so much to promote, Rupert Murdoch explained the
payoff: "The greatest thing to come out of this for
the world economy, if you could put it that way, would
be $20 a barrel for oil." Crude oil prices in New York
rose to almost $40 a barrel yesterday, a 13-year high.


Those who expected big economic benefits from the war
were, of course, utterly wrong about how things would
go in Iraq. But the disastrous occupation is only part
of the reason that oil is getting more expensive; the
other, which will last even if we somehow find a way
out of the quagmire, is the intensifying competition
for a limited world oil supply.

Thanks to the mess in Iraq including a continuing
campaign of sabotage against oil pipelines oil
exports have yet to recover to their prewar level, let
alone supply the millions of extra barrels each day
the optimists imagined. And the fallout from the war
has spooked the markets, which now fear terrorist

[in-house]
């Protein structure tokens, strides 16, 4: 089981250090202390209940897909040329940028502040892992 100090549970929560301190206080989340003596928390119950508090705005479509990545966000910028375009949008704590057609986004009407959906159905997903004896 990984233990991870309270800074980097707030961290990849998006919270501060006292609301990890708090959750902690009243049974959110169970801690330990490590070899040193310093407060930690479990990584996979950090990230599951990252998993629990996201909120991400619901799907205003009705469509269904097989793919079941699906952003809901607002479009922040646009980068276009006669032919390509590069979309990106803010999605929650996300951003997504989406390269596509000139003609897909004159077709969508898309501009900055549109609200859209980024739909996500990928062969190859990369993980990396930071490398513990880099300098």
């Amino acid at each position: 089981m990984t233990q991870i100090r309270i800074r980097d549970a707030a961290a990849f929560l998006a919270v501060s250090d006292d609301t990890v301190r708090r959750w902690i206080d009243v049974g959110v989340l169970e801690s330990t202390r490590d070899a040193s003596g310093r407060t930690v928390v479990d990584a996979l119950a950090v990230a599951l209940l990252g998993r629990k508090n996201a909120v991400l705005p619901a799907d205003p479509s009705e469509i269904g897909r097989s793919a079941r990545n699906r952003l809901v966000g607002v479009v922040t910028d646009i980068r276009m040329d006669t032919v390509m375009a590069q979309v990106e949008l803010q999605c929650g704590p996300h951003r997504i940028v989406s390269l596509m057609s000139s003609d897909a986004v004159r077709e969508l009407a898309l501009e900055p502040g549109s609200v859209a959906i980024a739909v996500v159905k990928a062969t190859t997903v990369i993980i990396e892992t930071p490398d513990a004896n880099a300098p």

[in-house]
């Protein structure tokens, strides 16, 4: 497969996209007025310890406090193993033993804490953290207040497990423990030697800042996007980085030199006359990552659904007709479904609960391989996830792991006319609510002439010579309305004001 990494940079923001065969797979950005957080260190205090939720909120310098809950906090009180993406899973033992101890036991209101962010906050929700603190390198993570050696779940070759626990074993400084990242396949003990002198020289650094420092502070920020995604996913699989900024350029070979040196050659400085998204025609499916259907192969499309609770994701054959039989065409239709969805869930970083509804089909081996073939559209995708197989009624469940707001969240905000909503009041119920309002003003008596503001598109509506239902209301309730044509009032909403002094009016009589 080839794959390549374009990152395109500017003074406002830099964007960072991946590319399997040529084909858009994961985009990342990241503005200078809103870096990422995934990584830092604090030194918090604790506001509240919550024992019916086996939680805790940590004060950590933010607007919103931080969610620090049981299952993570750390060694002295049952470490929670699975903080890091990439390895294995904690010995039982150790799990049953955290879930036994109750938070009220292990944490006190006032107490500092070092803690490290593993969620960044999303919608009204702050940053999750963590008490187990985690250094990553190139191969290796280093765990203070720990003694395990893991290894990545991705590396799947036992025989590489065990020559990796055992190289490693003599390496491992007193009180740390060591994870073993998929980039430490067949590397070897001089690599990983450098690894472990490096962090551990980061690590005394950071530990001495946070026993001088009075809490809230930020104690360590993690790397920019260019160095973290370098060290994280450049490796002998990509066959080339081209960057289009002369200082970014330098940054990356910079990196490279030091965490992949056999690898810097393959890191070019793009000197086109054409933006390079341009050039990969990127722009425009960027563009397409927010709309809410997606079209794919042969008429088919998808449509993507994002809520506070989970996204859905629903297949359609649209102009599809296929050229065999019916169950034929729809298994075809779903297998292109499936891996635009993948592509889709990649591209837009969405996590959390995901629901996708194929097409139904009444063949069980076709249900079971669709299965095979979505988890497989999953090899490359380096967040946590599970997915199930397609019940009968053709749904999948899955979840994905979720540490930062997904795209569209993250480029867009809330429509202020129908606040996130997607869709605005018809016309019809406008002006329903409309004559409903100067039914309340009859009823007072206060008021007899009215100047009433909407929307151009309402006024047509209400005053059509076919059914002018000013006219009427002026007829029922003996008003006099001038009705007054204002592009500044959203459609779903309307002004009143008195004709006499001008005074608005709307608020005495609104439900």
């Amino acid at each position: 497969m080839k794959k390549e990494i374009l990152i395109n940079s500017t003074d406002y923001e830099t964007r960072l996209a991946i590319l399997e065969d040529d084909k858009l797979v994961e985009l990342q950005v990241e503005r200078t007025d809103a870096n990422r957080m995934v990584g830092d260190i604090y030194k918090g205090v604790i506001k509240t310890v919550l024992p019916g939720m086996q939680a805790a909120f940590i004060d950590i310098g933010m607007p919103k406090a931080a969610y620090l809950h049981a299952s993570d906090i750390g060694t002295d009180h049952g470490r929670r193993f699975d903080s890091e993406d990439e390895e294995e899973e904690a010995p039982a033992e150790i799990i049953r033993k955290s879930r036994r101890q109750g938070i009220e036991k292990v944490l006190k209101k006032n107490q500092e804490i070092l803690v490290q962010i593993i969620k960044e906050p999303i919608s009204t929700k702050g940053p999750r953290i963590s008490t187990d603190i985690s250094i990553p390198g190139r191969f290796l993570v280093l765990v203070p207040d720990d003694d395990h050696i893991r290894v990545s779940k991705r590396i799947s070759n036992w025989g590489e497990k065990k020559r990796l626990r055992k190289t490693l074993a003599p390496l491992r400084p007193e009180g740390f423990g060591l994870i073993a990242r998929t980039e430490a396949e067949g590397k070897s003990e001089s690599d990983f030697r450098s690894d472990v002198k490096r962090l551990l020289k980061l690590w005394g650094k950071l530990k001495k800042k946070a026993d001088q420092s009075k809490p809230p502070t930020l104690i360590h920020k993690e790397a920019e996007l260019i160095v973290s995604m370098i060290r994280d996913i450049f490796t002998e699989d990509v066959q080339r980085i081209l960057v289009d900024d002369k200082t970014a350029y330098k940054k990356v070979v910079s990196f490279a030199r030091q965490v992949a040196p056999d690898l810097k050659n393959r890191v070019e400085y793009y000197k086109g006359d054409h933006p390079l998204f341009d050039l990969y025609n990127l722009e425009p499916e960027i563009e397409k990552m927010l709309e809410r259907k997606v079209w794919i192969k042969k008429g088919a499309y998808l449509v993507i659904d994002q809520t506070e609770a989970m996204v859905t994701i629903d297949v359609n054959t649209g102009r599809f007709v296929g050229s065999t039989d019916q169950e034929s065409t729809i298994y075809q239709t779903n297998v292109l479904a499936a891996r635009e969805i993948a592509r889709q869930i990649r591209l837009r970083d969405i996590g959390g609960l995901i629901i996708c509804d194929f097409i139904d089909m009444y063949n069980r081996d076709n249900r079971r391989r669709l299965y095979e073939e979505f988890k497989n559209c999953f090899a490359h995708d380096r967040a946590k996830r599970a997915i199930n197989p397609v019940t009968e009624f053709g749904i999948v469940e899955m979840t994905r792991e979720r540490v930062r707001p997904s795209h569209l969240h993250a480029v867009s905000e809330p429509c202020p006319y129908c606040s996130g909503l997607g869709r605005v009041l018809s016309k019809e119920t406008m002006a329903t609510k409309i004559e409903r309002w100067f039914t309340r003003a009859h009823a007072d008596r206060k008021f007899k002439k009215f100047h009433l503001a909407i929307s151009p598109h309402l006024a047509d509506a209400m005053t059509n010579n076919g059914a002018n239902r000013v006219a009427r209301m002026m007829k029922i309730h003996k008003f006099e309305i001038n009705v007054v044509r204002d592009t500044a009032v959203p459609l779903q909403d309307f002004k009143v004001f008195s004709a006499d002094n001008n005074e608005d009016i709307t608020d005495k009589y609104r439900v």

attacks on oil installations in Saudi Arabia, and are
starting to worry about radicalization throughout the
Middle East. (It has been interesting to watch people
who lauded George Bush's leadership in the war on
terror come to the belated realization that Mr. Bush
has given Osama bin Laden exactly what he wanted.)

Even if things had gone well, however, Iraq couldn't
have given us cheap oil for more than a couple of
years at most, because the United States and other
advanced countries are now competing for oil with the
surging economies of Asia.

Oil is a resource in finite supply; no major oil
fields have been found since 1976, and experts suspect
that there are no more to find. Some analysts argue
that world production is already at or near its peak,
although most say that technological progress, which
allows the further exploitation of known sources like
the Canadian tar sands, will allow output to rise for
another decade or two. But the date of the physical
peak in production isn't the really crucial question.

The question, instead, is when the trend in oil prices
will turn decisively upward. That upward turn is
inevitable as a growing world economy confronts a